Possible Discovery of X-ray Emission from Supernova 2017egm with Swift
ATel #10499; Dirk Grupe (Morehead State University), Subo Dong (KIAA-PKU), Jose L. Prieto (Universidad Diego Portales), & David Pooley (Trinity University)
on 16 Jun 2017; 17:24 UT
Credential Certification: Dirk Grupe (firstname.lastname@example.org)
Subjects: X-ray, Supernovae
We report of the discovery of X-ray emission possibly associated with the GAIA-discovered supernova 2017egm (Delgado et al, TNS Astronomical Transient Report No 11679), which has been recently been identified as a hydrogen-poor super-luminous supernova (SLSN-I, Dong et al., ATEL #10498).
Swift observed the field of SN 2017egm between 2017-June-02 06:54 and 2017-June-15 09:09 11 times for a total of 12988s. There is clearly an enhanced X-ray emission within the source extraction region centered on the optical position of SN 2017egm (10 19 05.62, +46 27 14.1). The position of this X-ray source is RA-2000: 10 19 05.77, Dec-2000=+46 27 18.6 with an uncertainty of 5.1". This position is 4.6" away for the optical position of SN 2017egm. However, the host galaxy of SN 2017egm, NGC 3191, is a star forming galaxy. The central position of NGC 3191 is 7.3" from the position of the X-ray source.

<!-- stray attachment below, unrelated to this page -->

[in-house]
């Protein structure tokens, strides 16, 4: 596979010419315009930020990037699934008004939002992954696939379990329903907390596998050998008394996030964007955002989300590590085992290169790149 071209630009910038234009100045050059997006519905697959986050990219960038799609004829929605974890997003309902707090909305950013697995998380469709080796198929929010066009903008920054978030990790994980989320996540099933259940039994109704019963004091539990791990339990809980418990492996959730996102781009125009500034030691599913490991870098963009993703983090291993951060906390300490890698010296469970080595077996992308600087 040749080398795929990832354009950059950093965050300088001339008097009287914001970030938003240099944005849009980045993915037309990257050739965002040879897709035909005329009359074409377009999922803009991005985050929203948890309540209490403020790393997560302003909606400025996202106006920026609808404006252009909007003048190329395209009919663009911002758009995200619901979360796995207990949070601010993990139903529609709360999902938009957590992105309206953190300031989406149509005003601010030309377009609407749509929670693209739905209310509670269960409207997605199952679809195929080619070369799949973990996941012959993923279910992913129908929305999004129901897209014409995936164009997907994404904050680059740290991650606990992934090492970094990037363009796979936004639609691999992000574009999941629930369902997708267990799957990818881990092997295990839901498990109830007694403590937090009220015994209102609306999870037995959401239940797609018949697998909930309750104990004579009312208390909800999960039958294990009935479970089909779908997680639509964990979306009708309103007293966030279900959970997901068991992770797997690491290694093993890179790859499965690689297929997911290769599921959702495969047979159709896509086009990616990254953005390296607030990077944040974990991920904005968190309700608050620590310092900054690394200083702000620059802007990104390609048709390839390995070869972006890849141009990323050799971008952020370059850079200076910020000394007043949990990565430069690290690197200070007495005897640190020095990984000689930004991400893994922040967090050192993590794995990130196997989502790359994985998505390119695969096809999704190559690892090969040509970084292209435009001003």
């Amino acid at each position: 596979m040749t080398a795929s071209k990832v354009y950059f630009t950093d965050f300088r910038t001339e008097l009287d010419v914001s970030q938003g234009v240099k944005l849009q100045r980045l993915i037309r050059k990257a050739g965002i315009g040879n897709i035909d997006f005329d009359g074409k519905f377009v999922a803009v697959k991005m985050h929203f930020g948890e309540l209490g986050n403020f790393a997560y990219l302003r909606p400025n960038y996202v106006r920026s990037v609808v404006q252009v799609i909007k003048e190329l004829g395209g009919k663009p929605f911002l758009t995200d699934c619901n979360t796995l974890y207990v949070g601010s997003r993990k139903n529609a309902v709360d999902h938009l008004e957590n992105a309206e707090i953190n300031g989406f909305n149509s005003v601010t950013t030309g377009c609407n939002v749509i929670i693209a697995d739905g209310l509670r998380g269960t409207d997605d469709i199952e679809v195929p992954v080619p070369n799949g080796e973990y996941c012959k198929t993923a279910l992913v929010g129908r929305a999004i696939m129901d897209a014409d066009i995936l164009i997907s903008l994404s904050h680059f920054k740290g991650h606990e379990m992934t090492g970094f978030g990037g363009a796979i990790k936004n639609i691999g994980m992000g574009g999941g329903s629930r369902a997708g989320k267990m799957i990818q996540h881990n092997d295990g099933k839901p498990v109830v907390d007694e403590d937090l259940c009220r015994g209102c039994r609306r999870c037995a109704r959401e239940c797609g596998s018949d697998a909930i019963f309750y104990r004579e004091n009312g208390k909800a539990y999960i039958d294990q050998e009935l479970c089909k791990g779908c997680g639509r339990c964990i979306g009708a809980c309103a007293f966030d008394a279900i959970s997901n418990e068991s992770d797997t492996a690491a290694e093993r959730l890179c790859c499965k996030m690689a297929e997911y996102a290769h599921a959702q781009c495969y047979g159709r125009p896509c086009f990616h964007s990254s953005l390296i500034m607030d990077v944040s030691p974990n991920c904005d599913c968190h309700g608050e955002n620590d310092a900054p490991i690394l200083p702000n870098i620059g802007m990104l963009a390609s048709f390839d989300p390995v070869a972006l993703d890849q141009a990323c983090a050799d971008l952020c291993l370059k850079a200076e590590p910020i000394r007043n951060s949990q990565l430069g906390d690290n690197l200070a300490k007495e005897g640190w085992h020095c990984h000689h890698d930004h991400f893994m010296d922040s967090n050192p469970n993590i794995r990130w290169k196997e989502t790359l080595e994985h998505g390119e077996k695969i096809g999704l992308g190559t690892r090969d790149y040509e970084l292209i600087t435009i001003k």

Although the optical position of SN 2017egm is closer to the position of the X-ray source, we can not entirely exclude the possibility of the star forming region in NGC 3191 being the cause for the X-ray emission.
Applying the Bayesian method described in Kraft et al (1991), we obtained a count rate of the X-ray source in the 0.3 - 10 keV band in the Swift XRT of (9.5+3.2-2.70)e-4 counts/s which corresponds to a 0.3-10 keV flux of about (4.7+1.6-1.4)e-17 W m^-2 (e-14 ergs/s/cm2). Assuming that the X-ray source is associated with NGC 3191 (z=0.0307, D=135 Mpc) the luminosity of the X-ray source is 1e34 W (1e41 ergs/s).
Due to the ambiguity of associating the X-ray source clearly with either supernova 2017egm or the star forming region in NGC 3191, Chandra has been triggered for a deeper observation (PI Pooley). Note, that NGC 3191 has never been observed by Chandra or XMM, nor has it been detected by ROSAT.